April 25, 2012 – The YMCA of Marquette County has been awarded a grant from the Centers for Disease Control and Prevention (CDC), as part of the CDC’s National Diabetes Prevention Program, to help expand the YMCA’s Diabetes Prevention Program and help reduce the burden of chronic disease in communities across the nation.
The YMCA’s Diabetes Prevention Program helps adults at high risk of developing type 2 diabetes reduce their risk for developing the disease by taking steps that will improve their overall health and well-being.
The Marquette is one of ten YMCAs nationally who received the CDC funds to launch or expand the program in their community. YMCA of the USA, the national resource office for the nation’s 2,700 YMCAs, is working with CDC and other organizations to expand the program to as many communities as possible nationwide as part of CDC’s National Diabetes Prevention Program. The program will be available to community members in Marquette County beginning in June 2012.
“Providing support and opportunities that empower people to be healthy and live well is part of the YMCA’s charitable purpose,” said Jenna Zdunek, Health and Wellness Director of the Marquette County YMCA. “The lifestyle choices learned through the YMCA’s Diabetes Prevention Program not only reduce risk for type 2 diabetes, but also create lifelong changes in the way that individuals approach health and well-being.”
“Current predictions are that by 2030, one in 3 Americans will have diabetes. One of the most important and modifiable risk factors for development of diabetes is obesity, which affects about one-third of local residents. Local public health is pleased to see this new program focused on diabetes prevention available in our community,” indicated Dr. Terry Frankovich, Medical Director Marquette County Health Department.
The YMCA’s Diabetes Prevention Program is based on the landmark Diabetes Prevention Program (DPP) led by the National Institutes of Health (NIH), in collaboration with CDC, which showed that lifestyle changes and modest weight reduction can prevent or delay the onset of type 2 diabetes by 58 percent among those with pre-diabetes.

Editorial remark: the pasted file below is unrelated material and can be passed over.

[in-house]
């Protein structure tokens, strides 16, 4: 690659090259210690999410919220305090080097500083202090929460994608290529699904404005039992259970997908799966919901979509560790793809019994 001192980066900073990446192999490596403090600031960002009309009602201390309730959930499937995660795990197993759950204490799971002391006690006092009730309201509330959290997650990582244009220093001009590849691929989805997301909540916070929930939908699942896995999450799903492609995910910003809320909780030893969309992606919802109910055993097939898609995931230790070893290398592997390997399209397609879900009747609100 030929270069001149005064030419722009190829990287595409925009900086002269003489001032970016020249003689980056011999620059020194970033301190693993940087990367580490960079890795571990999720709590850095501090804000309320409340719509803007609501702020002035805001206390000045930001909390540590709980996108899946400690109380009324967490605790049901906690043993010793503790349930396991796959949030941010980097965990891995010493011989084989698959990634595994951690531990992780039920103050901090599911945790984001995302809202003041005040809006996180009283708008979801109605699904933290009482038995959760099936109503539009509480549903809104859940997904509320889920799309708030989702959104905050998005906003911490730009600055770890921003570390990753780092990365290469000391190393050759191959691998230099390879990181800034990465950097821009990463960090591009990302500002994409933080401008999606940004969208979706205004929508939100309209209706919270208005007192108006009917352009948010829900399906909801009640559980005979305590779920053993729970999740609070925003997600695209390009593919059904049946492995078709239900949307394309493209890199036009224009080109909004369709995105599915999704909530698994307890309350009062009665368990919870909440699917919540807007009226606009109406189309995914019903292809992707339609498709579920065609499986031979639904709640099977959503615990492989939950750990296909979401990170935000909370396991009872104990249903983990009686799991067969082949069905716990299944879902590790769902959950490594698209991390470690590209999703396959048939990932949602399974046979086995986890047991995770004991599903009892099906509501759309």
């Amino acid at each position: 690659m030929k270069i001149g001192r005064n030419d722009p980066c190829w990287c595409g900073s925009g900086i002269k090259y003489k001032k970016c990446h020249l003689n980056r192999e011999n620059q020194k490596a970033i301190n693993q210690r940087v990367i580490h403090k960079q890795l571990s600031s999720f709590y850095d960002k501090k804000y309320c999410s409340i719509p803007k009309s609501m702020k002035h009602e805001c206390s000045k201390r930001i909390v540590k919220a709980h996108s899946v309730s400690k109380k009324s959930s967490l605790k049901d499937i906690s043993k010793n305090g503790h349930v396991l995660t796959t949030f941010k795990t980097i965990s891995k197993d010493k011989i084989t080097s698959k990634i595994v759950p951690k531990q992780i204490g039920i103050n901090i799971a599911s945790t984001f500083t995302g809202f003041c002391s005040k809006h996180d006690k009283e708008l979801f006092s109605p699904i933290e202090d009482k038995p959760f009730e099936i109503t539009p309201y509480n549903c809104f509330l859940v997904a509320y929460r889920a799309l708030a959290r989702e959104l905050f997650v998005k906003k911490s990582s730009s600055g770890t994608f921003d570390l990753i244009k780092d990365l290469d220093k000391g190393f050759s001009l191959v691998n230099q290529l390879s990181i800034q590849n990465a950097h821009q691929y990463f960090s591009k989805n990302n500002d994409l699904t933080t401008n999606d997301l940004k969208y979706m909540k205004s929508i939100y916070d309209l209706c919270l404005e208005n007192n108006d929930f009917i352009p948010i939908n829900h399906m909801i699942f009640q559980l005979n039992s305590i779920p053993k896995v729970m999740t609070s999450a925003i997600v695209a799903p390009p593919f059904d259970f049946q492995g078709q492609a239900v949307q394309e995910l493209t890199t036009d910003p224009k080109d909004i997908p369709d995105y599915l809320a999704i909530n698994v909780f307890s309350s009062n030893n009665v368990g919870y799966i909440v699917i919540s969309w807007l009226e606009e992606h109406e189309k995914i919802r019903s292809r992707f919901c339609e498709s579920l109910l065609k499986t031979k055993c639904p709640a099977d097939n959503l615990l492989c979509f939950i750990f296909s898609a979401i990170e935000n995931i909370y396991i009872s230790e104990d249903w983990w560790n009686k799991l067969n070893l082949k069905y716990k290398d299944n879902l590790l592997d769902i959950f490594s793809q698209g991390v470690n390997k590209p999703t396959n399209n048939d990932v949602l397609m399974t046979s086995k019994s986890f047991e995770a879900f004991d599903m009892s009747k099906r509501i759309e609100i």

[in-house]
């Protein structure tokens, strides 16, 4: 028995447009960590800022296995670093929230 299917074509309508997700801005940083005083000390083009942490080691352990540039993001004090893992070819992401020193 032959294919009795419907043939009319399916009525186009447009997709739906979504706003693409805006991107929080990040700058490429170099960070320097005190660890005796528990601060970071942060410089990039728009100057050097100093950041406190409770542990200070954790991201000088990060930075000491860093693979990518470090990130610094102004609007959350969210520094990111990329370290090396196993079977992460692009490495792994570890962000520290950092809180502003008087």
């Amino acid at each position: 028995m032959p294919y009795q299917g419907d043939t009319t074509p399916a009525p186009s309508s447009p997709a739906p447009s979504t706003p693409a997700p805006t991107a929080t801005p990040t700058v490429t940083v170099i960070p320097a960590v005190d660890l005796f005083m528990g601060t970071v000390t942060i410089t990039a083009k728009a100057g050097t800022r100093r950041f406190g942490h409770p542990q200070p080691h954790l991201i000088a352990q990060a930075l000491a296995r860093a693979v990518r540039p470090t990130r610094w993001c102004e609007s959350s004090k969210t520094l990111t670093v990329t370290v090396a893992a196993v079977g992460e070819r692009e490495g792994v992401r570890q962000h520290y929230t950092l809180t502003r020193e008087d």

“We now have proof that lifestyle interventions delivered through community-based organizations such as the Y can save lives and health care dollars,” said Zdunek.
The program provides a supportive environment where participants work together in a small group to learn about healthier eating, and increasing their physical activity in order to reduce their risk for developing diabetes. The evidence-based program is delivered over a 12-month period, with 16 weekly core sessions then monthly maintenance. It is classroom based and can be offered in any community setting.
“We can change the course of diabetes in America by preventing the disease in those at highest risk,” says Dr. Ann Albright, director of the Centers for Disease Control and Prevention’s Division of Diabetes Translation. “CDC’s partnership with the Y is improving access to evidence-based programs that we know will help people make healthier lifestyle choices that can prevent or delay type 2 diabetes.”
Researchers at Indiana University School of Medicine were able to replicate the successful results of the national DPP with the YMCA of Greater Indianapolis. Unlike the national DPP research study, which was conducted with individuals one-on-one, the YMCA’s program is conducted in a group setting.
The research by the Indiana University researchers also demonstrated that the YMCA could effectively deliver a group-based lifestyle intervention for about 75 percent less than the cost of the original Diabetes Prevention Program. This research also highlighted the ability of the Y to take the program to scale nationally.
The goals of the YMCA’s Diabetes Prevention Program are to reduce and maintain individual weight loss by at least 7 percent and to increase physical activity to 150 minutes per week.
“The partnership between the YMCA and the CDC stands to reduce the burden of diabetes, one of the nation’s costliest diseases, in Marquette County and across the nation,” said Zdunek. “With CDCs recent prediction of an increase in diabetes rates, it’s of the utmost importance that we do all we can to help the 79 million people in the United States who have pre-diabetes prevent the onset of the disease to live healthy, happy and more productive lives.”
Anyone interested in learning more about the program is asked to give Ms. Zdunek a call at 906-227-9622.